“It’s been a little difficult to adjust,” Graves said. “JV is a lot slower, so it’s a big transition for all of us. We’re getting more confident, though, as we go along. It helps that we know how each other play, know how to get each other’s confidence up. We just know how to play well with each other.”
Harding started for the Trailblazers last season as a freshman and said that year of experience has allowed him to give some of his classmates guidance as they go through a similar transition.
“I try to give them confidence every day and I try to lead,” Harding said. “It started with the off-season workouts. I know what it’s like to be young on a varsity team. Coaches can be intimidating, so I try to build them up and give them confidence. They’re starting to play their game. They’re not worried about anything, just going out there and playing. That’s when they’re at their best.”
A majority of the sophomores and freshmen on the Spotswood roster have played together since they were in middle school, the players said, and it’s helped them through the start this year.
“We’re slowly getting better,” Camryn Pacheco said. “You have to adjust.”
The Trailblazers have yet to win three in a row, but have faced a challenging non-district schedule.
On Friday, Spotswood will finally open up Valley District play when it travels to Broadway at 7 p.m.
“We’ve stayed together,” Dean said. “There are a lot of bumps and you just have to fight through that. We have a good senior class to help us through it. Positivity helps, too. We’ve done well, I think. We’ve taken some losses, but it comes with it. We just keep fighting through it and playing.”
Those tough losses to teams like E.C. Glass, Millbrook, Wilson Memorial and East Rockingham have provided lessons for the young Trailblazers and opportunities to build on for district play.
“The biggest thing I see is a greater appreciation for winning plays and details,” Edwards said. “One of the biggest adjustments going from JV to varsity is the detail that’s required. … We really try to put an emphasis on that. It’s exciting to have such a young group see the light bulb go off.”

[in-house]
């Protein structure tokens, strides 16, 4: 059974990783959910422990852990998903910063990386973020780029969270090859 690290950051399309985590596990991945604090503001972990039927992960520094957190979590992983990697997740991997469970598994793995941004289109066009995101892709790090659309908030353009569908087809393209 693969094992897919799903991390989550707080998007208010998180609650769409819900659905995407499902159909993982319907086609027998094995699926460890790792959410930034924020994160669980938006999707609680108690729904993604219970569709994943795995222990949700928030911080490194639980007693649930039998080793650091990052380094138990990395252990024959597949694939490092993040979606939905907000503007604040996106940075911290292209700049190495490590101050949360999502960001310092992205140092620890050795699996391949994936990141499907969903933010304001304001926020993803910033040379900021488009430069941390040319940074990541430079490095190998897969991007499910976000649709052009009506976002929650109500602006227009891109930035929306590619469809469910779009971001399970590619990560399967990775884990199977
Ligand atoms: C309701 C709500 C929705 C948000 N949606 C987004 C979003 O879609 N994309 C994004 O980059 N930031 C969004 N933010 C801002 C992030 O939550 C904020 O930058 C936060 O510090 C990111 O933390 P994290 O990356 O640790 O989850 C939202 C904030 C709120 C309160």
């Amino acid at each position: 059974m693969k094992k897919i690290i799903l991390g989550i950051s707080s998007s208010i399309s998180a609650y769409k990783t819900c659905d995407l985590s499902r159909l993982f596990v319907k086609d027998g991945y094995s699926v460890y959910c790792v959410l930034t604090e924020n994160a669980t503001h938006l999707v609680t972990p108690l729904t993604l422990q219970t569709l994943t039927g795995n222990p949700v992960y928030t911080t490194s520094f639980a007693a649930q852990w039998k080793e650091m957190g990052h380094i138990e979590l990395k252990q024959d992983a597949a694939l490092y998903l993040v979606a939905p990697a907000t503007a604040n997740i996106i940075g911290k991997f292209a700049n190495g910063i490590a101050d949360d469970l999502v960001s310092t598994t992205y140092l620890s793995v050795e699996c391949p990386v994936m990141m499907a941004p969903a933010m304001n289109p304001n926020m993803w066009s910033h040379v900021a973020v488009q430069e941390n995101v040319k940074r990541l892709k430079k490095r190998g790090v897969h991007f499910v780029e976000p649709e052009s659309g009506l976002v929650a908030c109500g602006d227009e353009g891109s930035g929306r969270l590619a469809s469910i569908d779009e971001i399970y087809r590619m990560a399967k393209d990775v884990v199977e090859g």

Having such an inexperienced squad that’s so committed to the details this early in their careers has brought a renewed sense of energy and enthusiasm for Edwards, who is in his 17th season coaching at SHS.
“The word I’ve used is reinvigorating,” Edwards said. “Not only are they young and talented, but they love being in the gym. Our best players and our best teams are typically guys that love to be in the gym. This group loves being in the gym. That spirit is refreshing. These young guys really embody the word together. It’s refreshing to not have to be quite so intentional in teaching that.”
With only three seniors graduating from this year’s team, it’s hard not to think about the future.
Spotswood will have one of the most experienced, and talented, teams in the area next season.
“Our coaches prepare us really well and our seniors help us a lot,” Li said. “It’s really exciting to think about the future and how good we’re going to be.”
That look ahead certainly has crossed Edwards’ mind as he works with his young squad this year.
But with Carmelo Pacheco, a legitimate Division I prospect, leading the way for the Trailblazers and the young pieces coming along faster than expected, the veteran coach said there’s no reason to wait.
“The future is bright,” Edwards said. “Having said that, we want to win now.”